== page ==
The prairies are filled with numerous insect predators and spiders ready to take advantage of the end of the warm season. Webs are being built high, low and ground level by species of orb weavers, grass spiders, tunneling spiders, and wolf spiders.
The rocky cliffs of Cordova park are filled with rough blazing star reaching from the rocks to the sun, numerous species of goldenrod, flowering spurge, and a few blooms of wood sorrel that forgot that we are heading into Fall.
The wetlands are boasting numerous sedges, arrowhead plant, Pennsylvania smartweed, and the areas that have rich bottom muds may still have blooming American lotus. You never know what you may find in the wetland - check out this pad!
The monarchs that are hatching in August are considered the third generation and will be migrating to Mexico in September. Many other butterflies were seen along paths, driveways, prairies, and woodland edge. This month was a great time to see the red-spotted purple butterflies, eastern-tailed blues, little yellow, dainty yellow, clouded and orange sulphurs, dog-faced sulphurs, cabbage whites, coral hairstreaks, viceroys, fritillaries, checkered skippers, American snout, wild Indigo duskywing, common sootywing, great-spangled fritillary, pearl crescent, tiger swallowtail and, black swallowtail. Remember to check out the butterfly forecast.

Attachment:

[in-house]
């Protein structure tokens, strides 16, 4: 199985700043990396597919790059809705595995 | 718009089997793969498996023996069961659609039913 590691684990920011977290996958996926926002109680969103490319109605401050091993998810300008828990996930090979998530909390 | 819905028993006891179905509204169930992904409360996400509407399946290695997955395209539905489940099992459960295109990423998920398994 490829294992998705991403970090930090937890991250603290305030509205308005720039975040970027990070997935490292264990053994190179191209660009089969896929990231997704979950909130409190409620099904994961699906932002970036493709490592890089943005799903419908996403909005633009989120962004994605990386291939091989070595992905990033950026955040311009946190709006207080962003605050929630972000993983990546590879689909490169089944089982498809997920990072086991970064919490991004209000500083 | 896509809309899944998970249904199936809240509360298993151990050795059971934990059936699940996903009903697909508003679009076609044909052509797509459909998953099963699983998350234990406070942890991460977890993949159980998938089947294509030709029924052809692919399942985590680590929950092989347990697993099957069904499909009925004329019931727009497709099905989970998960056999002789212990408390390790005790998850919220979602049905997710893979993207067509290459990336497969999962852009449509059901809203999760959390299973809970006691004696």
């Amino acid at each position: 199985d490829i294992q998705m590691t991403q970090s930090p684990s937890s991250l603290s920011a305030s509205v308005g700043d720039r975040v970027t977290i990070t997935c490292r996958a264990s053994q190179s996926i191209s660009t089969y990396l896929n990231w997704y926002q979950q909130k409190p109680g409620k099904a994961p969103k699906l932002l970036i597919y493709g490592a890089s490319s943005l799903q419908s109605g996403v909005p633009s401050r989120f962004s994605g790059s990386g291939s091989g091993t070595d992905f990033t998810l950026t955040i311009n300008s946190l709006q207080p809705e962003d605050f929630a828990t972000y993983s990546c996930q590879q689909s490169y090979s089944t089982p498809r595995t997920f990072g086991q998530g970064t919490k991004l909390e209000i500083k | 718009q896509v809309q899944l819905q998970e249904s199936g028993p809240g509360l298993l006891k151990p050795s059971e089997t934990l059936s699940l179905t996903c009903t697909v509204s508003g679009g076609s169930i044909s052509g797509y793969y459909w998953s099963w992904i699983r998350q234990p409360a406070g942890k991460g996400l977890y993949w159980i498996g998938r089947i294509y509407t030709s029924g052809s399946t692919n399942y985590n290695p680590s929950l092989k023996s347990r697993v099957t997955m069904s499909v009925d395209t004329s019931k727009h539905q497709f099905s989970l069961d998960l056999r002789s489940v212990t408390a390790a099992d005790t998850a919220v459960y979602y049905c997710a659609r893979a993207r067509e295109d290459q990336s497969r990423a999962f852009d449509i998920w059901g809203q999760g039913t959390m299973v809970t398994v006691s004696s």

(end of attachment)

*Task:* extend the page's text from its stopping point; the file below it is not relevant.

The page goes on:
Some fawns are beginning to fade their camouflaging spots and the velvet from the bucks antlers are shedding. Muskrats are beginning to cache their winter food in our wetland areas. Squirrels and nut eaters are locating a wealth of food for the winter as the hickorys, oaks, and walnut trees are dropping their bounty. We are still seeing young rabbits and squirrels. Most hatch year great horned owls have been sent out on their own. Species of swallows are lining up on the power lines and being seen in large groups. This gathering is in preparation of migration. Some of the young of the year pelicans have arrived in Marion County to take advantage of the weather as they move southward. Some always appear in August as the shad are abundant. A few shorebirds are appearing within our area also. Several young great-blue herons, great egrets, and green herons are dotting the areas in preparation for movement.
Hundreds of common green darner dragonflies were moving due to the flying ant hatch that happened in mid-August. Other dragonflies located in the area were, blue-faced meadowhawk, slaty skimmer, spangled skimmer, calico pennant, widow skimmers, twelve-spotted skimmers, citrine forktails, and sedge sprite.